October 13, 2017

Joaquin Zihuatanejo: ‘Safe inside the poem’

To call award-winning slam poet Joaquin Zihuatanejo’s appearance at the U of R on Wednesday a “poetry reading” would be somewhere between a dishonor and an understatement. Zihuatanejo put on a performance that might have been described as acting, had it not been for his authentic and multifaceted personality coming through in the stories he shared both in poetic form and conversational tone. 

The poems Zihuatanejo chose to perform drew on the Chicano culture of the East Dallas barrio in which he grew up and prominently featured his family, primarily his grandparents, mother, and his father, who left when Zihuantanejo was a child. Lyrical and poignant, Zinhautanejo often opened and closed his poems by singing the first and last few lines, enclosing the hard-hitting core with contrasting softness. Some of his poems also included lines of Spanish, about which Zihuantanejo said, “If you don’t understand Spanish, don’t worry about it. Just feel it.”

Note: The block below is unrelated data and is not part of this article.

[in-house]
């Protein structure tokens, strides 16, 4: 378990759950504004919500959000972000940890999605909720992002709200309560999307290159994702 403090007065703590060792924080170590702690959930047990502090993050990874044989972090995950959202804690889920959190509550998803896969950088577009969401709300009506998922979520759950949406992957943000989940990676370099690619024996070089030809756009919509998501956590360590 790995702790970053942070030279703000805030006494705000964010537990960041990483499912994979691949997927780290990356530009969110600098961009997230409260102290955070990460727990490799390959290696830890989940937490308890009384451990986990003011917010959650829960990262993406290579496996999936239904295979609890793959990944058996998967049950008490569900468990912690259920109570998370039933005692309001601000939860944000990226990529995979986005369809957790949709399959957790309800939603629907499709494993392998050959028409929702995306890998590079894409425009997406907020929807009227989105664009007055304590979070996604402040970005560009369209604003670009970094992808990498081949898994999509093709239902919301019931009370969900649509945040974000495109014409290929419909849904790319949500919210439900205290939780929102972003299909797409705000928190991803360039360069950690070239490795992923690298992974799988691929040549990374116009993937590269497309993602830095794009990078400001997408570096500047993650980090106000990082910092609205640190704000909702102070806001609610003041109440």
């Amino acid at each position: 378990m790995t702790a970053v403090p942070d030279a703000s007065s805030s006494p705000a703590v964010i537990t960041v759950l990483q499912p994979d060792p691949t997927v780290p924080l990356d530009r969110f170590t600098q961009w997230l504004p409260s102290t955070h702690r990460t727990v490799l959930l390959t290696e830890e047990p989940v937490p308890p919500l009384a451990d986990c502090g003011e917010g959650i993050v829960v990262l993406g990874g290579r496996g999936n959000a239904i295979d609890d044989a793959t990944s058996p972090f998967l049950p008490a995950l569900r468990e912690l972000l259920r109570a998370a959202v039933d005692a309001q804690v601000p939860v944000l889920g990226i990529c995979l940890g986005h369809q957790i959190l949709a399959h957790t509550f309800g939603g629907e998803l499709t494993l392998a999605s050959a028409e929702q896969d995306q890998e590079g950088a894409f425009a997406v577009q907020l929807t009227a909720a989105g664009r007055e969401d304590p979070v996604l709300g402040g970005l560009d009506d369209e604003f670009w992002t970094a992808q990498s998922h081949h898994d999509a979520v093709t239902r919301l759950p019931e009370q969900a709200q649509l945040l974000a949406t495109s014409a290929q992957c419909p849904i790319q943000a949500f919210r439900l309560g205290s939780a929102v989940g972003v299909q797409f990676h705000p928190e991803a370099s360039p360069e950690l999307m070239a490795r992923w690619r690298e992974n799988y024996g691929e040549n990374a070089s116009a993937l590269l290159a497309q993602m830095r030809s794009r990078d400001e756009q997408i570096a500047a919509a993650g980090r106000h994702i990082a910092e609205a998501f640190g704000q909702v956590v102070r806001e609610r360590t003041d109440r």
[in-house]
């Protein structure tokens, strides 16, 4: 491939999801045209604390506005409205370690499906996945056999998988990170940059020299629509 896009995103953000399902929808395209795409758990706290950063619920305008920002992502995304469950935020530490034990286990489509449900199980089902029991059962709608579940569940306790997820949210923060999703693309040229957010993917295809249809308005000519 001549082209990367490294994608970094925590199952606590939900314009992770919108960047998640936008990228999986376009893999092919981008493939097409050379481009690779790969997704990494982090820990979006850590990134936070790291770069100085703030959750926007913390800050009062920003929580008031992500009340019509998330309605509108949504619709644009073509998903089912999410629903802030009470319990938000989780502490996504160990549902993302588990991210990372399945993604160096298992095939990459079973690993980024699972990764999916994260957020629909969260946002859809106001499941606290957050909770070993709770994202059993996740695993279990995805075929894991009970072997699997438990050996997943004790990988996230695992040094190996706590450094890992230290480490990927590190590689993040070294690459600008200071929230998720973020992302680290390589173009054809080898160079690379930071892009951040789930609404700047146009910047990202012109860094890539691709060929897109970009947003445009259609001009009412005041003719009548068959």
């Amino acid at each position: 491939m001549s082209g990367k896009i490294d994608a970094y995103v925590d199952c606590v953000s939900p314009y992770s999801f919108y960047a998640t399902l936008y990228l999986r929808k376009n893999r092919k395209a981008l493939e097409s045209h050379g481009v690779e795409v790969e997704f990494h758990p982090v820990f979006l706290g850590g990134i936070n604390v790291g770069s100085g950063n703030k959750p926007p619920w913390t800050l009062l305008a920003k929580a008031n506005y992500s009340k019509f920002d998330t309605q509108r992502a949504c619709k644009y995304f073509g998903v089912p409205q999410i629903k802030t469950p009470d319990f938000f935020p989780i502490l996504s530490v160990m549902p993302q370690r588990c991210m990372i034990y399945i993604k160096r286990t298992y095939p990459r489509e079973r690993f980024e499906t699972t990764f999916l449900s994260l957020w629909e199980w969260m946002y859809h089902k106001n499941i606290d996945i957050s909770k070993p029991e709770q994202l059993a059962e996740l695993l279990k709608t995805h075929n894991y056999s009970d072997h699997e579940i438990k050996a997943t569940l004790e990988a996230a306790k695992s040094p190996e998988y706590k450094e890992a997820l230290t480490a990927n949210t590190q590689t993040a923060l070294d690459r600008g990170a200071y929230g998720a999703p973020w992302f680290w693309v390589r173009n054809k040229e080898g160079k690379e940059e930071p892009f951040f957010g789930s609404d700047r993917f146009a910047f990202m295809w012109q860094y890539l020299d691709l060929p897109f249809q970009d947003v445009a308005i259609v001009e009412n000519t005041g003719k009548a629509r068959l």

Zihuatanejo credited his grandfather with being his first teacher. “I had to read out loud from novels, the Bible, William Blake, and Robert Frost, all these novelists and poets, in English,” said Zihuatanejo. “And then he would critique me on my reading abilities in Spanish.”

Zihuatanejo talked about the time he questioned his grandfather about this practice, recalling fondly that his grandfather said: “‘Mijo, little one, este barrio, this neighborhood, is surrounded on all sides by gangs, poverty, crime, and violence. When you’re inside the poem, when you are inside the book, you are safe, and none of that can hurt you.’”

Zihuatanejo announced he completed his MFA in May, and one of the products of his degree is his newest manuscript, from which he shared several poems that hadn’t been performed for an audience before. The book was sparked by the death of his father and is titled Arsonist.


Watch Zihuatanejo perform his poem, “Abuelo’s Garden,” below.